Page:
The Apocrypha or Deuterocanonical books are a group of books written after the principal books of the Old Testament and the New Testament were finished. Most scholars do not believe they belong in the Bible. Unger's Bible Dictionary has a good explanation of why these books should not be considered to be Scripture.
"Old Testament Apocrypha. In its final quasi-technical meaning of ‘noncanonical,' in common use since the Reformation, the term specifically refers to the fourteen books written after the OT canon was closed and which, being the least remote from the canonical books, laid strongest claim to canonicity. The OT apocryphal books…have been rejected as inspired for the following reasons:
"1. They abound in historical and geographical inaccuracies and anachronisms.
"2. They teach doctrines that are false and foster practices…at variance with inspired Scripture.
"3. They resort to literary types and display an artificiality of subject matter and styling out of keeping with inspired Scripture.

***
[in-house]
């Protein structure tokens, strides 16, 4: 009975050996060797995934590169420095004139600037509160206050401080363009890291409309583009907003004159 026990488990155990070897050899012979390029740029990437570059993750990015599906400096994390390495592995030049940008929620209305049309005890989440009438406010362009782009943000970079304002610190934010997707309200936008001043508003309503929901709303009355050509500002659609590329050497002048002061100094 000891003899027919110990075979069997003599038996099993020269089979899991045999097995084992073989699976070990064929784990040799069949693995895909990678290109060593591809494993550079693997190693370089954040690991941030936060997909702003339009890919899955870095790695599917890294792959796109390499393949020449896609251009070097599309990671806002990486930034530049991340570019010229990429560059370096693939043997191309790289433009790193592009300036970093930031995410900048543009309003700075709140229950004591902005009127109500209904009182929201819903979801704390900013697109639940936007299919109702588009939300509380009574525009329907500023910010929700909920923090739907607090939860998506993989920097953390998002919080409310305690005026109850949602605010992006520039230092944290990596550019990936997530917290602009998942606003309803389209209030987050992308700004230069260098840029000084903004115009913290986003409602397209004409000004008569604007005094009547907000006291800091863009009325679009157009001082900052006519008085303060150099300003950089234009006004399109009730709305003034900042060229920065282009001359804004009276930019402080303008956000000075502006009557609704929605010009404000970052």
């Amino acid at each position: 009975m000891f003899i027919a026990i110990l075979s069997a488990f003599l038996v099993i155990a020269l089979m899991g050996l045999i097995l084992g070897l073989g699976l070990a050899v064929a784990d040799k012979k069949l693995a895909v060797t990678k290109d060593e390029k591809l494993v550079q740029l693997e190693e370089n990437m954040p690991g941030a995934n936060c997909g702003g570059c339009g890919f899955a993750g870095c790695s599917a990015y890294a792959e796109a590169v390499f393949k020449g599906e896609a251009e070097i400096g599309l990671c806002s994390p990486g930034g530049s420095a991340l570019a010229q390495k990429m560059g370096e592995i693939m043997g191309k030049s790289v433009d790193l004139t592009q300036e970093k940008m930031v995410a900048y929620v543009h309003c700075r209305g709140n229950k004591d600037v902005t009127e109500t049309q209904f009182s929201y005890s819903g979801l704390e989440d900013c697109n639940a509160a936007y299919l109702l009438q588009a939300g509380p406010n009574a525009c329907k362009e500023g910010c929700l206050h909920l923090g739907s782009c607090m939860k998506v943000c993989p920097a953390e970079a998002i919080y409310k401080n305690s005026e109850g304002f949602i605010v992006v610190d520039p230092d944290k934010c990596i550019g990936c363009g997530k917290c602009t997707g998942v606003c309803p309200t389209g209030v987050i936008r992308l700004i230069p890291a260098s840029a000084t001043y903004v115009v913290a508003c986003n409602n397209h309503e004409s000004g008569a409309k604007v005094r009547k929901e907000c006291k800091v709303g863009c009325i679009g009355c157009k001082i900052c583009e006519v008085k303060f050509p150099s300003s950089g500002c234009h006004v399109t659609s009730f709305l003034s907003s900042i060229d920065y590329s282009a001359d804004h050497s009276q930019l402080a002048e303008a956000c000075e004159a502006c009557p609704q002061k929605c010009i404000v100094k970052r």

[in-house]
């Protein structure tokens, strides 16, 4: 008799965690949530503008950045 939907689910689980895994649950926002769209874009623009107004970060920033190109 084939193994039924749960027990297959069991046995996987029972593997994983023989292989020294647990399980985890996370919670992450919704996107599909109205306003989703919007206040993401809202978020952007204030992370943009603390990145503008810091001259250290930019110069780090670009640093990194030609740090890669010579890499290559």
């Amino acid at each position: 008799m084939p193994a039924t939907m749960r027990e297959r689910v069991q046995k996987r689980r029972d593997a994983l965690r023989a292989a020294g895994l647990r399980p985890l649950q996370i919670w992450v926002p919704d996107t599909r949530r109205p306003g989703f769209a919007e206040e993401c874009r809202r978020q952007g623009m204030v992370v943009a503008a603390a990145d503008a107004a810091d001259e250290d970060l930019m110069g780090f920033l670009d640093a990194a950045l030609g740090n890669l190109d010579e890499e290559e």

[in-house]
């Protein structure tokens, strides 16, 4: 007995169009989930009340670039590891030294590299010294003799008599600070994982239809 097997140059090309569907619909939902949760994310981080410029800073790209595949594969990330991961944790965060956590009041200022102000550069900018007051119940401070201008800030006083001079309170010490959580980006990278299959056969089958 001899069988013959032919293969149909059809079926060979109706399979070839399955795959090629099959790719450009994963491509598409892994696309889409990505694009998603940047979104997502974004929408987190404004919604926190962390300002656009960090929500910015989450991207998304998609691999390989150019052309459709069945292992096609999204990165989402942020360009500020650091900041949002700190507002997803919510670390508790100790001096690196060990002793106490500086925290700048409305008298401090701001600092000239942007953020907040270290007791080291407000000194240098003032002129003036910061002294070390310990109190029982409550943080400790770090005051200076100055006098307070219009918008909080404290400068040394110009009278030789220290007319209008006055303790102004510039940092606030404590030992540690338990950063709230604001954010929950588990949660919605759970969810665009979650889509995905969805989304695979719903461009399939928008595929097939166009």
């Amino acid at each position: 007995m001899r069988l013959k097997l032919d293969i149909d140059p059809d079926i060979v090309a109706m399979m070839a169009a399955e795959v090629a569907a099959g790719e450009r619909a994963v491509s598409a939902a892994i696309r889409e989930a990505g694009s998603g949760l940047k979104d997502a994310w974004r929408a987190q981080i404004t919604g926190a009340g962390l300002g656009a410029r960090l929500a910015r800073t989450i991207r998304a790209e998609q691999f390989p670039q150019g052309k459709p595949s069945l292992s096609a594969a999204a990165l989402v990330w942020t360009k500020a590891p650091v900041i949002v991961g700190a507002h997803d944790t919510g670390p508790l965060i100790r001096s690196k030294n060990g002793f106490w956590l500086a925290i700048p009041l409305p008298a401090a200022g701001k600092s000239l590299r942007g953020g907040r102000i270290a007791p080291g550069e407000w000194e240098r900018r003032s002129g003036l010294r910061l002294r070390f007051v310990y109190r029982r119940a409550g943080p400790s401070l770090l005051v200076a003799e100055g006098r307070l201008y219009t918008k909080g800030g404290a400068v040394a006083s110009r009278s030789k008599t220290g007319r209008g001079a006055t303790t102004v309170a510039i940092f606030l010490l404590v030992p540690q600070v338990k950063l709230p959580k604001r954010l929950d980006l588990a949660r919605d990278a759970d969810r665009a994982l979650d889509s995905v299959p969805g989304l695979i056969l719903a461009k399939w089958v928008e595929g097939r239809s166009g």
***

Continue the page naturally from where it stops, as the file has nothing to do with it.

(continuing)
"4. They lack the distinctive elements that give genuine Scripture its divine character, such as prophetic power and poetic and religious feeling.
"New Testament Apocrypha. The apocryphal books of the NT, unlike those of the OT, have never claimed the faith of the Christian church, except in a few isolated instances. There are more than one hundred of them, and it is doubtful whether one of them appeared before the second century of our era. Most of them portray a much later date. They are valuable as an indication of the growth of thought and the rise of heresy in the age just subsequent to that of the apostles. None of them ever received the sanction of any ecclesiastical council" (1988, "Apocrypha").
Jesus said "the Scripture cannot be broken" (John 10:35), which means that genuine Scripture consistently agrees with itself throughout. Since these books are filled with inaccuracies and disagree with the plain teachings of the Bible, they could not be a part of God's Word.
Jesus also affirmed the three sections of the Hebrew Scriptures preserved and accepted by the Jews. He said, "All things must be fulfilled which were written in the Law of Moses and the Prophets and the Psalms concerning Me" (Luke 24:44). The apostle Paul explained that God committed to the Jews "the oracles of God" (Romans 3:2). The Jews did not accept the Apocrypha, and so neither did the Church.
For more information, please read our free booklet, "Is the Bible True?"